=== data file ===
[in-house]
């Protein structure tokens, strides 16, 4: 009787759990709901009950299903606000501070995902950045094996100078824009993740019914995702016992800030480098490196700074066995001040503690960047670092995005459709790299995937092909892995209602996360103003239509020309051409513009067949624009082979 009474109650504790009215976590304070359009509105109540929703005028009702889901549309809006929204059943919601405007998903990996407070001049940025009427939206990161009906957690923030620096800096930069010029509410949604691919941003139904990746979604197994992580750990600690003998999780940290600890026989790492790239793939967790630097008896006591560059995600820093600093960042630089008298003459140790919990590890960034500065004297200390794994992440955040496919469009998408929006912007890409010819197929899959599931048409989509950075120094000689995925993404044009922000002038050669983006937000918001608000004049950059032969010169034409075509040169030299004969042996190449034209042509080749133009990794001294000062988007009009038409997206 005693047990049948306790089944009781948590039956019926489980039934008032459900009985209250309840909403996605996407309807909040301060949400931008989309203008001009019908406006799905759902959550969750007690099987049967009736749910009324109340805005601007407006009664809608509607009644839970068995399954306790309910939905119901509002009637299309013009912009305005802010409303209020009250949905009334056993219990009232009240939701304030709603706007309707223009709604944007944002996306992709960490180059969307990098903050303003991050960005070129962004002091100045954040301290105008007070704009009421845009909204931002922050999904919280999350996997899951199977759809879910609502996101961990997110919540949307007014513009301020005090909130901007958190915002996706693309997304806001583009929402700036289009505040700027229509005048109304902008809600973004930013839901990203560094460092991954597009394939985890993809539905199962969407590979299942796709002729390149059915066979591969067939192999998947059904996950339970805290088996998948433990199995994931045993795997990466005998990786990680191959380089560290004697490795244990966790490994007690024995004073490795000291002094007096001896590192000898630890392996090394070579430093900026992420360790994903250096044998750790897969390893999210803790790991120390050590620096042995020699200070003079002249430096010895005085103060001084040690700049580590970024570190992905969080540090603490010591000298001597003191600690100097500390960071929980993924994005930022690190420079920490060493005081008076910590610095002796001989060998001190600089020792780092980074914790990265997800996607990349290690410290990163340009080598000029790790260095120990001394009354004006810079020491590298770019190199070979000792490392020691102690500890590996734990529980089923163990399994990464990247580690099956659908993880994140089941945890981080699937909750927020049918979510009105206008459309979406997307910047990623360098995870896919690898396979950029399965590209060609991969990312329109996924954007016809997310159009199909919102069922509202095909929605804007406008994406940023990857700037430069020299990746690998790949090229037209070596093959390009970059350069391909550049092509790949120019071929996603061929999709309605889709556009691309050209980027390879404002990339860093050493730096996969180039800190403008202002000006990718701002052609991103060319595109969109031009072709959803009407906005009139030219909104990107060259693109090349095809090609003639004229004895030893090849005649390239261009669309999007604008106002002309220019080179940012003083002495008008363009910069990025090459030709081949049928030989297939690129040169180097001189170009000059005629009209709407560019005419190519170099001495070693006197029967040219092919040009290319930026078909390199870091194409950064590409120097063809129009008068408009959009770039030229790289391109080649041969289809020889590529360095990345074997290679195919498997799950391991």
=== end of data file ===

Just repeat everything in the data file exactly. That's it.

[in-house]
């Protein structure tokens, strides 16, 4: 009787759990709901009950299903606000501070995902950045094996100078824009993740019914995702016992800030480098490196700074066995001040503690960047670092995005459709790299995937092909892995209602996360103003239509020309051409513009067949624009082979 009474109650504790009215976590304070359009509105109540929703005028009702889901549309809006929204059943919601405007998903990996407070001049940025009427939206990161009906957690923030620096800096930069010029509410949604691919941003139904990746979604197994992580750990600690003998999780940290600890026989790492790239793939967790630097008896006591560059995600820093600093960042630089008298003459140790919990590890960034500065004297200390794994992440955040496919469009998408929006912007890409010819197929899959599931048409989509950075120094000689995925993404044009922000002038050669983006937000918001608000004049950059032969010169034409075509040169030299004969042996190449034209042509080749133009990794001294000062988007009009038409997206 005693047990049948306790089944009781948590039956019926489980039934008032459900009985209250309840909403996605996407309807909040301060949400931008989309203008001009019908406006799905759902959550969750007690099987049967009736749910009324109340805005601007407006009664809608509607009644839970068995399954306790309910939905119901509002009637299309013009912009305005802010409303209020009250949905009334056993219990009232009240939701304030709603706007309707223009709604944007944002996306992709960490180059969307990098903050303003991050960005070129962004002091100045954040301290105008007070704009009421845009909204931002922050999904919280999350996997899951199977759809879910609502996101961990997110919540949307007014513009301020005090909130901007958190915002996706693309997304806001583009929402700036289009505040700027229509005048109304902008809600973004930013839901990203560094460092991954597009394939985890993809539905199962969407590979299942796709002729390149059915066979591969067939192999998947059904996950339970805290088996998948433990199995994931045993795997990466005998990786990680191959380089560290004697490795244990966790490994007690024995004073490795000291002094007096001896590192000898630890392996090394070579430093900026992420360790994903250096044998750790897969390893999210803790790991120390050590620096042995020699200070003079002249430096010895005085103060001084040690700049580590970024570190992905969080540090603490010591000298001597003191600690100097500390960071929980993924994005930022690190420079920490060493005081008076910590610095002796001989060998001190600089020792780092980074914790990265997800996607990349290690410290990163340009080598000029790790260095120990001394009354004006810079020491590298770019190199070979000792490392020691102690500890590996734990529980089923163990399994990464990247580690099956659908993880994140089941945890981080699937909750927020049918979510009105206008459309979406997307910047990623360098995870896919690898396979950029399965590209060609991969990312329109996924954007016809997310159009199909919102069922509202095909929605804007406008994406940023990857700037430069020299990746690998790949090229037209070596093959390009970059350069391909550049092509790949120019071929996603061929999709309605889709556009691309050209980027390879404002990339860093050493730096996969180039800190403008202002000006990718701002052609991103060319595109969109031009072709959803009407906005009139030219909104990107060259693109090349095809090609003639004229004895030893090849005649390239261009669309999007604008106002002309220019080179940012003083002495008008363009910069990025090459030709081949049928030989297939690129040169180097001189170009000059005629009209709407560019005419190519170099001495070693006197029967040219092919040009290319930026078909390199870091194409950064590409120097063809129009008068408009959009770039030229790289391109080649041969289809020889590529360095990345074997290679195919498997799950391991």